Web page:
Heavy Cream vs Double Cream
Cream is a dairy product obtained from un homogenized milk. In all milk, there is the fat content that is less dense than the rest of the milk and gravitates to the top of the surface. To make cream commercially, this fat is sought to rise upwards by making use of machines that rotate milk in a fast manner. These separators are called centrifuges. In different countries of the world, different nomenclature is used to refer to different qualities of cream sold depending upon its butterfat content. People often confuse between the phrases heavy cream and double cream as they sound similar. This article attempts to highlight their differences.
Heavy cream is the phrase used in US for cream containing maximum quantity of fat. The usual nomenclature for different varieties of creams sold in the country is Half and Half, Light Cream, Light Whipping Cream, and finally Heavy Cream. While Half and Half has the lowest fat content of 10-18%, it is the Heavy Cream that is fatty indeed containing more than 36% of fat.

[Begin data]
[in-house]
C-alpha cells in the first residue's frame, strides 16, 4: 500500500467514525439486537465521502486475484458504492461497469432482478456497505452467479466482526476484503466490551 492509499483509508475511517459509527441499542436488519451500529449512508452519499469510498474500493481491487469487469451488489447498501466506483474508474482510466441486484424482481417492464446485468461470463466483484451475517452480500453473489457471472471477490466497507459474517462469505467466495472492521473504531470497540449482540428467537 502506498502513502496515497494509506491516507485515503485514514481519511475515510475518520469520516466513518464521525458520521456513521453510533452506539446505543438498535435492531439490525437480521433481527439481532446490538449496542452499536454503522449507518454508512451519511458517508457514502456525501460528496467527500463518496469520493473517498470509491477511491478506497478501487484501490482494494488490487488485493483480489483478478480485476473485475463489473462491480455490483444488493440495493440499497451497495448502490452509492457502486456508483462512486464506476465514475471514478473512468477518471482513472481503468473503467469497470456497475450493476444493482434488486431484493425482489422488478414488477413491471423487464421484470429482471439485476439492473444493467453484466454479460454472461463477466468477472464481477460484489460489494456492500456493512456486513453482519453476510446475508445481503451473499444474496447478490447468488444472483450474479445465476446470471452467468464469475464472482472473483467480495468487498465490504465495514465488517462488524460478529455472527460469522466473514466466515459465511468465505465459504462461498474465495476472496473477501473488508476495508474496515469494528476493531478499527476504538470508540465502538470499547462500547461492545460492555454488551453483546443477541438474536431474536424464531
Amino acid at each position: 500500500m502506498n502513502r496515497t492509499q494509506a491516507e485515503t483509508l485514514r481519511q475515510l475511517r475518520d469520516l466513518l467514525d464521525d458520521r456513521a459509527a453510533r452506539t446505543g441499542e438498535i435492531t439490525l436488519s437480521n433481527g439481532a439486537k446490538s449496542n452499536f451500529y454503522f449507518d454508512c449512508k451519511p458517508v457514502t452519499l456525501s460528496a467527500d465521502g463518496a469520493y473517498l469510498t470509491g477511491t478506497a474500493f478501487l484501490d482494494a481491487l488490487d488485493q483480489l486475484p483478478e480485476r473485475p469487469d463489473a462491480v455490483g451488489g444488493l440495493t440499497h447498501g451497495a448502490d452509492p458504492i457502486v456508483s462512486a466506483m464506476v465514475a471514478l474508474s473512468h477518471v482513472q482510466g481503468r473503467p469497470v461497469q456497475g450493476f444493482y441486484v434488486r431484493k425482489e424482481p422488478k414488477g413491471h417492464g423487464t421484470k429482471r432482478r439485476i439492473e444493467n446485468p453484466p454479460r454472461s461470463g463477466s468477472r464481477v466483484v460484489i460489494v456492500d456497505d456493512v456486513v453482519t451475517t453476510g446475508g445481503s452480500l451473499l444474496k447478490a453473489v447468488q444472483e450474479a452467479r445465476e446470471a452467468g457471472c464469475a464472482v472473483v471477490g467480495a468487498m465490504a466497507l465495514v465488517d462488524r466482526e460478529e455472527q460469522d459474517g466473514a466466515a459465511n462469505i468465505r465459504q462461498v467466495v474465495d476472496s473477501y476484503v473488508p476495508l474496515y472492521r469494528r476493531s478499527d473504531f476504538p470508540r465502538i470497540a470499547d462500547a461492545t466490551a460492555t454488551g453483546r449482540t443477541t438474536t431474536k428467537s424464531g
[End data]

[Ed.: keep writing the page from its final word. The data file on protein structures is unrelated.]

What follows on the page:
Double Cream is a term used in Australia and UK, to refer to a quality of cream sold that contains a high percentage of fat content. In fact, Double Cream in both these countries contains more than 48% of fast content. Double cream has a thick consistency and can be whipped easily to be used over puddings or to make desserts.
What is the difference between Heavy Cream and Double Cream?
• Heavy cream in US is heat treated, but Double Cream in Britain and rest of the Europe is not heat treated.
• Double Cream has higher butterfat content than Heavy Cream.
• Double Cream is denser than Heavy Cream.
• Because of higher fat content, Double Cream can be poured over hot food objects, and it does not separate.